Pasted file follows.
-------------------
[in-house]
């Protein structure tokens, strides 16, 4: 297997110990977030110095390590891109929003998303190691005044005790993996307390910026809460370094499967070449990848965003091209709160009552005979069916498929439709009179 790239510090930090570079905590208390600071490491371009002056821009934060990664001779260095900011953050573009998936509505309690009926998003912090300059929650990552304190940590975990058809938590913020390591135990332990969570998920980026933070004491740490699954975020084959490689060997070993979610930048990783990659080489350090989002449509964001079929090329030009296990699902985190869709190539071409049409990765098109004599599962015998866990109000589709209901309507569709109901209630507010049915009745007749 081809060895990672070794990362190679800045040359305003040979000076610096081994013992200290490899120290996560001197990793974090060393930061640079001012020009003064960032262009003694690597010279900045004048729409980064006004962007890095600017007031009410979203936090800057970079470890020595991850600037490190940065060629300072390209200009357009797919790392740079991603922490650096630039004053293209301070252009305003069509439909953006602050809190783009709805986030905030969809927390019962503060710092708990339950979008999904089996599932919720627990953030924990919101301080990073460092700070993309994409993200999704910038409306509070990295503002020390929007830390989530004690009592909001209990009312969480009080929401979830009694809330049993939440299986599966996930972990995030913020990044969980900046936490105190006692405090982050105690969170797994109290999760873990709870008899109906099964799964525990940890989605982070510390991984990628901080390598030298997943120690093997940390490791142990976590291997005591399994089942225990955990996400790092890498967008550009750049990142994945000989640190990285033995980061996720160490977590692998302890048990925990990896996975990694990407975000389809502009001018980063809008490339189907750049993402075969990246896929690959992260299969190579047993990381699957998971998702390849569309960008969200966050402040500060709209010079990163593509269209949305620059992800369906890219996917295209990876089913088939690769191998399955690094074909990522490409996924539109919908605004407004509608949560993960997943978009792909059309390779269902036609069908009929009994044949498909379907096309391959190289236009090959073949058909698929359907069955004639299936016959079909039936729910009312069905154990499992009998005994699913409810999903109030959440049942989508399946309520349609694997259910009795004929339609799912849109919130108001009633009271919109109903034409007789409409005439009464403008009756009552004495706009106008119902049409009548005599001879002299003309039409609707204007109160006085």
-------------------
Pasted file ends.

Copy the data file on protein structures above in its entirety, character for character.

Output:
[in-house]
């Protein structure tokens, strides 16, 4: 297997110990977030110095390590891109929003998303190691005044005790993996307390910026809460370094499967070449990848965003091209709160009552005979069916498929439709009179 790239510090930090570079905590208390600071490491371009002056821009934060990664001779260095900011953050573009998936509505309690009926998003912090300059929650990552304190940590975990058809938590913020390591135990332990969570998920980026933070004491740490699954975020084959490689060997070993979610930048990783990659080489350090989002449509964001079929090329030009296990699902985190869709190539071409049409990765098109004599599962015998866990109000589709209901309507569709109901209630507010049915009745007749 081809060895990672070794990362190679800045040359305003040979000076610096081994013992200290490899120290996560001197990793974090060393930061640079001012020009003064960032262009003694690597010279900045004048729409980064006004962007890095600017007031009410979203936090800057970079470890020595991850600037490190940065060629300072390209200009357009797919790392740079991603922490650096630039004053293209301070252009305003069509439909953006602050809190783009709805986030905030969809927390019962503060710092708990339950979008999904089996599932919720627990953030924990919101301080990073460092700070993309994409993200999704910038409306509070990295503002020390929007830390989530004690009592909001209990009312969480009080929401979830009694809330049993939440299986599966996930972990995030913020990044969980900046936490105190006692405090982050105690969170797994109290999760873990709870008899109906099964799964525990940890989605982070510390991984990628901080390598030298997943120690093997940390490791142990976590291997005591399994089942225990955990996400790092890498967008550009750049990142994945000989640190990285033995980061996720160490977590692998302890048990925990990896996975990694990407975000389809502009001018980063809008490339189907750049993402075969990246896929690959992260299969190579047993990381699957998971998702390849569309960008969200966050402040500060709209010079990163593509269209949305620059992800369906890219996917295209990876089913088939690769191998399955690094074909990522490409996924539109919908605004407004509608949560993960997943978009792909059309390779269902036609069908009929009994044949498909379907096309391959190289236009090959073949058909698929359907069955004639299936016959079909039936729910009312069905154990499992009998005994699913409810999903109030959440049942989508399946309520349609694997259910009795004929339609799912849109919130108001009633009271919109109903034409007789409409005439009464403008009756009552004495706009106008119902049409009548005599001879002299003309039409609707204007109160006085």